Adapted from a recent online discussion.
Struggle with depression is hard; don't sell yourself short
Virginia: I have lost contact with almost all of my friends because I have been struggling with depression for the last few years.
I really isolated myself and felt that I was getting nowhere in life (still renting rather than owning a house, no love life, and no marriage and children), while all around me people are moving forward in their careers, relationships, etc.
How should I go about re-establishing contact with these friends, several of whom found me through my Facebook account? How should I explain my long absence? I am also lost on how to explain that my circumstances haven't changed much in the past five or six years.
I wish I could tell them just what a struggle it has been to keep my job while treating the depression, and therefore I have had nothing left for other things.
Carolyn: Why can't you? They like you enough to seek you out — and while a Facebook hello isn't exactly a promise to walk by your side for life, it does indicate that they haven't cut you from their lives in a huff. So far so good.
It also indicates you're not so depressed that you won't create a Facebook account, which suggests you want to be found, which suggests you want to reconnect, which suggests you have already thought about what you're going to say about your long absences, which suggests you just want validation. Certainly you have mine.
Add to that the prevalence and growing understanding of depression, and I find it hard to believe there wouldn't be at least a few friends among your old crowd who have first- or secondhand experience with the illness.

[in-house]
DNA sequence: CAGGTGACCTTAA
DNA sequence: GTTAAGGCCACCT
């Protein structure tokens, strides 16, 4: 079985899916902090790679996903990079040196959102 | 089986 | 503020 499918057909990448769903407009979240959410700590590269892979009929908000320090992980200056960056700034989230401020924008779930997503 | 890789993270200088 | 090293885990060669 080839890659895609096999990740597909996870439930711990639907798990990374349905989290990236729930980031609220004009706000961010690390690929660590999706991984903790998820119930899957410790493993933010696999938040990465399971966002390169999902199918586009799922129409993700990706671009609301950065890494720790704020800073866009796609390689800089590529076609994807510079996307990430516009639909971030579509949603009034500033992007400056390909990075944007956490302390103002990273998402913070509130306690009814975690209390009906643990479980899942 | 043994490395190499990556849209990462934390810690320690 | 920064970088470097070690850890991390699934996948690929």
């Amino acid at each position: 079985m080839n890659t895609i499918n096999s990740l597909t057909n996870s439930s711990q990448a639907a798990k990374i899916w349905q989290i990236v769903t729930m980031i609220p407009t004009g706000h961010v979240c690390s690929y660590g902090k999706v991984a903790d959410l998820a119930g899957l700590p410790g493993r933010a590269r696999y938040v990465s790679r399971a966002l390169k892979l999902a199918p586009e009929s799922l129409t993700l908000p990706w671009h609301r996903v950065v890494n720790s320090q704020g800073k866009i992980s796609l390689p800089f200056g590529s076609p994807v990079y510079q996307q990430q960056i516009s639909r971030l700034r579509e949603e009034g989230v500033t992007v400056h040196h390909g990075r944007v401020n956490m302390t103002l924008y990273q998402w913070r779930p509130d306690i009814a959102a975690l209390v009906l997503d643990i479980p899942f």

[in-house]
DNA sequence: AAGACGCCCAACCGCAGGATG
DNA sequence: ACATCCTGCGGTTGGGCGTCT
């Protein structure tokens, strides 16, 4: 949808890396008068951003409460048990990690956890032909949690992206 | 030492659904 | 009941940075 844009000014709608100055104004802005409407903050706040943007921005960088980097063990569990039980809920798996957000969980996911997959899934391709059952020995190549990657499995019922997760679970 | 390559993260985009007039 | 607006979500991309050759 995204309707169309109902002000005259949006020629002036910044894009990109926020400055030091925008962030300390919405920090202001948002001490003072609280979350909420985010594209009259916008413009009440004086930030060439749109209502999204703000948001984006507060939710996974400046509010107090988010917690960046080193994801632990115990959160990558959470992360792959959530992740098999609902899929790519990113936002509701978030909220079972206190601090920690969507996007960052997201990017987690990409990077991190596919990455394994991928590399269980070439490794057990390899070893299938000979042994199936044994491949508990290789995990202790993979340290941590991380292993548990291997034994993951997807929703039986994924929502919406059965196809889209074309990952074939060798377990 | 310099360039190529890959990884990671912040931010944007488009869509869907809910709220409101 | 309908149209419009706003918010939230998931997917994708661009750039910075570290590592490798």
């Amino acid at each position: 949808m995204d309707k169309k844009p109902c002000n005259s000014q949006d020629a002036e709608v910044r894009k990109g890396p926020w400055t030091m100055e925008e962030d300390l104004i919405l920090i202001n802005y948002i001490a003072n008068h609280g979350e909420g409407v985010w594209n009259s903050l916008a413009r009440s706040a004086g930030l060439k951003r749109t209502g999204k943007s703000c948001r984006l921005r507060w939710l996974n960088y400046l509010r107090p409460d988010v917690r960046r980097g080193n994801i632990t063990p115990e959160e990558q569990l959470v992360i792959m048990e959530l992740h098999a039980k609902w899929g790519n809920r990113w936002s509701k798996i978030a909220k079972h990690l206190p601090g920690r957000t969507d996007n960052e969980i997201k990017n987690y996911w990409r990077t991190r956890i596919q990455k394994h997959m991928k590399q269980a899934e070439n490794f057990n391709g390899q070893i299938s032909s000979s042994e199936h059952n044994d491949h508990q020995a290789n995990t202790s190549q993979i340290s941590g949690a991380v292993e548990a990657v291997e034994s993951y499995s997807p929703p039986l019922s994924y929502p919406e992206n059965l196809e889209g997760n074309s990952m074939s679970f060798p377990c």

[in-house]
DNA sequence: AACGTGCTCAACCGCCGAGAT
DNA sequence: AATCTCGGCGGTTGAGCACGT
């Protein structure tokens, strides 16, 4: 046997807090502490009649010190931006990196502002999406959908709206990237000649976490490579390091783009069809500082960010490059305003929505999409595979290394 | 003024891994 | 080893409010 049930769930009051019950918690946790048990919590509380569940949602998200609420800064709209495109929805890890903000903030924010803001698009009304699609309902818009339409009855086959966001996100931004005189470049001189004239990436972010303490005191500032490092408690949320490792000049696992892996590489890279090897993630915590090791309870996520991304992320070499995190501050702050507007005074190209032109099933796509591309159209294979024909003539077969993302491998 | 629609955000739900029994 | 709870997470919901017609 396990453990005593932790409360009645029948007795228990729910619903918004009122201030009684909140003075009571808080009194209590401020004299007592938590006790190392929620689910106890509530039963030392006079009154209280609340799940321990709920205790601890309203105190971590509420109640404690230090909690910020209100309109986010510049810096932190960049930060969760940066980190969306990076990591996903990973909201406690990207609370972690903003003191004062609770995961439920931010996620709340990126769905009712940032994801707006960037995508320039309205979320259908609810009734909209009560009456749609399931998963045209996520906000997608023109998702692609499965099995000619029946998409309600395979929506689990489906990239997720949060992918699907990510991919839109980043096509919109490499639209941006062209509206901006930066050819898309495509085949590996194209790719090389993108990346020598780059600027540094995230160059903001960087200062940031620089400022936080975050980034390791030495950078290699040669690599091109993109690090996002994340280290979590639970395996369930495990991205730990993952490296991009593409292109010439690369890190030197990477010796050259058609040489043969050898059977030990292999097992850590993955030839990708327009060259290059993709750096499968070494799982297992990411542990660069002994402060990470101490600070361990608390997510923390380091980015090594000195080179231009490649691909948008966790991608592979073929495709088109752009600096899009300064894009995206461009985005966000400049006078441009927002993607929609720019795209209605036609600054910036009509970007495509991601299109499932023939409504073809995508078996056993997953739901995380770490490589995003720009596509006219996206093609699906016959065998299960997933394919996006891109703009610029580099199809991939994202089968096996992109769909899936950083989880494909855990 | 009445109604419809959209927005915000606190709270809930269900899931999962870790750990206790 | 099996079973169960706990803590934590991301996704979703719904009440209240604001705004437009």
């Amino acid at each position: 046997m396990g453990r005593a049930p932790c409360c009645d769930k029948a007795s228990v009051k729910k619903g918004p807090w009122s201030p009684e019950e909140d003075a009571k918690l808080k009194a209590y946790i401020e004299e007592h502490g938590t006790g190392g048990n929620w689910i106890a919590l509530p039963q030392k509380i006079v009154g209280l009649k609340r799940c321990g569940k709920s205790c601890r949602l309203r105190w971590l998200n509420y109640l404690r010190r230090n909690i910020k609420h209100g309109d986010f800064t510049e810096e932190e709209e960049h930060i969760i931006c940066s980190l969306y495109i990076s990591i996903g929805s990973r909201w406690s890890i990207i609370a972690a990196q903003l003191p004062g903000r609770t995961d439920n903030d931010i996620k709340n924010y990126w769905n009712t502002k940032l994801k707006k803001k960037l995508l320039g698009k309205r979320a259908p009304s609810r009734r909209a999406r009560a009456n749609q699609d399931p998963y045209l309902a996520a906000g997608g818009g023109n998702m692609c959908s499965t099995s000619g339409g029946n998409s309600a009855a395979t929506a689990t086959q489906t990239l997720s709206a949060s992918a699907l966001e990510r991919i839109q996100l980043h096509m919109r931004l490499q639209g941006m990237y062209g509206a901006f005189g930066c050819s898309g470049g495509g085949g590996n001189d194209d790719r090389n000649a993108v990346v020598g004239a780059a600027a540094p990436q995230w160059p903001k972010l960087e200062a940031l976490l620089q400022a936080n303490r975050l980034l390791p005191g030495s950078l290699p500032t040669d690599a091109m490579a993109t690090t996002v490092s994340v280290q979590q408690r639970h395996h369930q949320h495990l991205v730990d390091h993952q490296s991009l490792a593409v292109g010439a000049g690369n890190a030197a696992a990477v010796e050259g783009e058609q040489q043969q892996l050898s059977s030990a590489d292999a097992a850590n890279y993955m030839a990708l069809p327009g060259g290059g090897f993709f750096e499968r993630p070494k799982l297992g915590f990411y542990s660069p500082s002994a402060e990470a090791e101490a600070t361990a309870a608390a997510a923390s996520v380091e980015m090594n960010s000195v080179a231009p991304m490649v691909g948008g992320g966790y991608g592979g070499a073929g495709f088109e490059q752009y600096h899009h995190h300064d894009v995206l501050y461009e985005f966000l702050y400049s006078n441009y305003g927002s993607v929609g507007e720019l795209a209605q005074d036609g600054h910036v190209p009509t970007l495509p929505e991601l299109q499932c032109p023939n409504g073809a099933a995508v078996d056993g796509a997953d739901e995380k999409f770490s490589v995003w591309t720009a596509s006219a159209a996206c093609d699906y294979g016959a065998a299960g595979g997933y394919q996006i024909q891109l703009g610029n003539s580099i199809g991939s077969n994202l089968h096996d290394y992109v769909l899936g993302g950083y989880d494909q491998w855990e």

And so you wouldn't have to explain as much as you thought, which then might not drain you as much socially.
And in the event you have a 100 percent unenlightened crowd, then you'll remember there was another reason you didn't reach out to these people for so long.
As for your unchanged circumstances, another rhetorical question: Why would anybody care? There's no shame in anything you say — renting, being single, not having children.
If anything, the ones who have some societal explaining to do are the ones who grab at milestones because they feel they have to, and not because they're the right choice for them personally.
But even then, I hesitate to condemn them, too, since the more charitable frame of mind is to see people of all kinds as taking their best shot with the life experience that's available to them at the time — married, single, divorced, unmarried but paired. A little relief from social comparisons would do us all good, methinks.
For you, the person to view in this more charitable frame of mind is yourself. You're fighting a huge battle. If it were cancer, you wouldn't think twice about patting yourself on the back for your effort.
The disease itself is no doubt affecting your self-image, but please try to muscle past that and see you have nothing to hide or excuse.
Tomorrow, readers weigh in.